Dunuts, Rhubarb Pie, Deli Buns, and Breakfast Bread!

Time to reminisce! I have been anxious to share these recipes first of all because they happen to have a happy ending (i.e. they were all delicious) and coincidentally, when there is a happy ending for me, there is one for you too because I love sharing good recipes! I am also anxious to share these recipes since once I am finished reminiscing, I will be able to get on with some scrumptious cold-weather food! YUM.
I love fall. What with apple orchards (and therefore apple cider, apple crisp, apple jam, caramel apples, and so much more), pumpkin patches (thus pumpkin pie, pumpkin bars, pumpkin soup, pumpkin carving...), and of course there's no way to forget the much anticipated loads of Halloween cookies, candy, and... bring on the sugar coma. So now that I am salivating, I do believe it's time I share some mouth-watering recipes!

First time making donuts!
These... were delicious, and in all honesty, pretty easy. I followed the recipe for a raised donut rather than a cake donut, but could not resist bypassing the classic glaze to instead slather the donut in chocolate frosting. Everything went smoothly except for one slight fiasco with the oil...

I consider myself a healthy person. I'm a Pilates instructor, a major veggie lover, and an avid distance runner. So when it comes to deep fried food... well I don't make it often. Or ever. I do not have a deep fat fryer and so simply filled a pot with oil and so had no way of knowing how hot the oil was. These donuts needed to be fried at about 250 degrees F. Little did I know at the time of frying these however, was that [olive] oil begins to boil only once it has reached 375 degrees F (the temperature varies depending upon what type of oil you are using) - as opposed to water which boils at a temperature of 212 degrees F. So, I had the genius idea that I would bring the oil to a boil and then fry the donuts - illogically assuming that oil and water boil at the same temperature! Tossing the first donut into the oil pot, I was surprised to see the doughnut instantly turn deep brown. Not even three seconds and my doughnut was finished! Actually, it was burnt. No worries though, only a couple more donuts were sacrificed before I managed to bring the oil down to a manageable temperature.

Oil, oil, oil. Time to find a
'healthy' donut!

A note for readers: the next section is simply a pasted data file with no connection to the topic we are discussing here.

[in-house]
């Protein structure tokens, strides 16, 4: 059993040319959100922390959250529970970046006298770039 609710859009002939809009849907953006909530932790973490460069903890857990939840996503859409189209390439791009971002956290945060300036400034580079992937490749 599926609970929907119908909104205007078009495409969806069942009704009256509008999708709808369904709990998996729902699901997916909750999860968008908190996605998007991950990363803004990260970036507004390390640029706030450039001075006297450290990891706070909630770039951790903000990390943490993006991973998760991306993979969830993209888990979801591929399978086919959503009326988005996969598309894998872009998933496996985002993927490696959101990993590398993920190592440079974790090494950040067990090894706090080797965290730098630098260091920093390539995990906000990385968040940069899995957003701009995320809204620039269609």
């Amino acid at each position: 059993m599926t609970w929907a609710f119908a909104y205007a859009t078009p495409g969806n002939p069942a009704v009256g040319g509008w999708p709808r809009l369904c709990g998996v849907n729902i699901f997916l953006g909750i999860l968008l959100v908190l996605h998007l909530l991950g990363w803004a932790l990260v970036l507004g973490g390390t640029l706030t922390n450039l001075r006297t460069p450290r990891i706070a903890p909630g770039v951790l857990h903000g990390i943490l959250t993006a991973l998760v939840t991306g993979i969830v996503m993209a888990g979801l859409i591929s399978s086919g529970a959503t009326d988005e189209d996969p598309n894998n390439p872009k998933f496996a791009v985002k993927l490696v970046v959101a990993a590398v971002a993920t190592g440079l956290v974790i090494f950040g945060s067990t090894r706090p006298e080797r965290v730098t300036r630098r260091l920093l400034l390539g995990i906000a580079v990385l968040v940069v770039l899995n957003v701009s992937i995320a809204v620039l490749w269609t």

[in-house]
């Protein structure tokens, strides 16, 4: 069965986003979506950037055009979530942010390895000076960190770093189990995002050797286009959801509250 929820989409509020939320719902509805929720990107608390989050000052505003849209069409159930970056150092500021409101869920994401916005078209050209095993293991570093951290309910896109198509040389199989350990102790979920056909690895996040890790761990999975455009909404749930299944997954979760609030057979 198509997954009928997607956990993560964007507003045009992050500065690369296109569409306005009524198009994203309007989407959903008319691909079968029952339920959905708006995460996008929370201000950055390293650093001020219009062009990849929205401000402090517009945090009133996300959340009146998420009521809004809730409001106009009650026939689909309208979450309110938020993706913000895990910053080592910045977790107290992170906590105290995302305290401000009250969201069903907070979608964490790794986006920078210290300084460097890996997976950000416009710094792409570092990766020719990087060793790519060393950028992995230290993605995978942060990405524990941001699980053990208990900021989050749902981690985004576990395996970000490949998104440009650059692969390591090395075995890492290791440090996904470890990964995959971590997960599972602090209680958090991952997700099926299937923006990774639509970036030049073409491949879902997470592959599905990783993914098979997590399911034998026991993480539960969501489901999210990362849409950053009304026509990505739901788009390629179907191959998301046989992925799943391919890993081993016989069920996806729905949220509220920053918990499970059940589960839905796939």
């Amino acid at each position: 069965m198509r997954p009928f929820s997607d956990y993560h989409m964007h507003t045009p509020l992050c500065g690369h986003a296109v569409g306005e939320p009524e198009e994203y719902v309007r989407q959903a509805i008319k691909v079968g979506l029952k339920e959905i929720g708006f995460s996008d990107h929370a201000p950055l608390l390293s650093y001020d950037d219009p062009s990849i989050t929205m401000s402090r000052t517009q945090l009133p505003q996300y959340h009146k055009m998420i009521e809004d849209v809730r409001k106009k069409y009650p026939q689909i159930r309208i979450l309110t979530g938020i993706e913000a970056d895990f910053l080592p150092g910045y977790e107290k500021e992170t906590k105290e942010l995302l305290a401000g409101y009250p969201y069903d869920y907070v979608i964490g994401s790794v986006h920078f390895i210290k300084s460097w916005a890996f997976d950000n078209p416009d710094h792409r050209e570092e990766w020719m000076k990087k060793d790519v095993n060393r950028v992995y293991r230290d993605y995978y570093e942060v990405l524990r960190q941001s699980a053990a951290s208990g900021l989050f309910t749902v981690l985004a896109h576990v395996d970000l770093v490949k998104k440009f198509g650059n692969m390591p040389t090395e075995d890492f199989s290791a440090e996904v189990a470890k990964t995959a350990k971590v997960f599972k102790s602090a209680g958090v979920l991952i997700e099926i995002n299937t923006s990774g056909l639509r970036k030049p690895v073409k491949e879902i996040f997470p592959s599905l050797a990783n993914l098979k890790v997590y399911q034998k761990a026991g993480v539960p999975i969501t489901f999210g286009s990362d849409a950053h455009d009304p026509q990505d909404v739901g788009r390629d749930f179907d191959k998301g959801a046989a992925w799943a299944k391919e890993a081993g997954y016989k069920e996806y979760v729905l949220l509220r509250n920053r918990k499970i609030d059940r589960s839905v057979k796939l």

The finished product was delicious and got me thinking... what if I made a healthy donut?? Yep, I said it!! These little circles of 'yum' are simple enough that made properly, they just might be delicious and less detrimental to our daily diet! Healthy and tasty... crazy right?! So that is on the to-do list as a future task... make a healthy donut that doesn't taste healthy. (Disclaimer: by healthy in this scenario, I do not intend to make a donut that fulfills your recommended daily vegetable servings... no, I merely mean to make a lower-calorie, lower-fat, and non-deep-fried donut that tastes as if it is in fact calorie packed, fat saturated, and totally deep-fried.) We all need our sweet-tooth fixes now and again, so lets try and make sure those fixes less guilty, shall we? Here's the recipe, I recommend trying it until I devise a 'healthy' donut...

Raised Donuts Recipe
(makes about 18 donuts)
  • 2 envelopes of active dry yeast
  • 1/4 c warm water (105 degrees F to 115 degrees F) - should be lukewarm to the underside of your wrist
  • 1-1/2 cups lukewarm water
  • 1/2 cup white sugar
  • 1 teaspoon salt
  • 2 eggs
  • 1/3 cup shortening
  • 5 cups all-purpose flour
  • 1 quart olive oil for frying
  • 1/3 cup butter
  • 2 cups white confectioners' sugar
  • 1-1/2 teaspoons vanilla
  • 4 Tablespoons hot water (or as needed)
  1. Combine yeast and warm water, whisk and let stand for 5 minutes, or until foamy.
  2. In a large bowl, mix together yeast mixture, milk, sugar, salt, eggs, shortening, and 2 c of flour. Mix until combined.
  3. Beat in remaining flour 1/2 c at a time, until dough no longer sticks to bowl.
  4. Knead for about 5 min, or until smooth and elastic. Place dough in greased bowl and cover with warm, damp cloth. Set in warm place to rise until doubled.
  5. Turn dough onto a floured surface and use rolling pin to roll to 1/2 inch thickness. Cut with a floured donut cutter (I used the lip of a glass to cut the perimeter of the donut out and simply used a butter knife to cut the inside hole).
  6. Cover and let sit to rise again until doubled.
  7. Heat oil in a deep-fryer or large heavy skillet or in pot to 250 degrees F.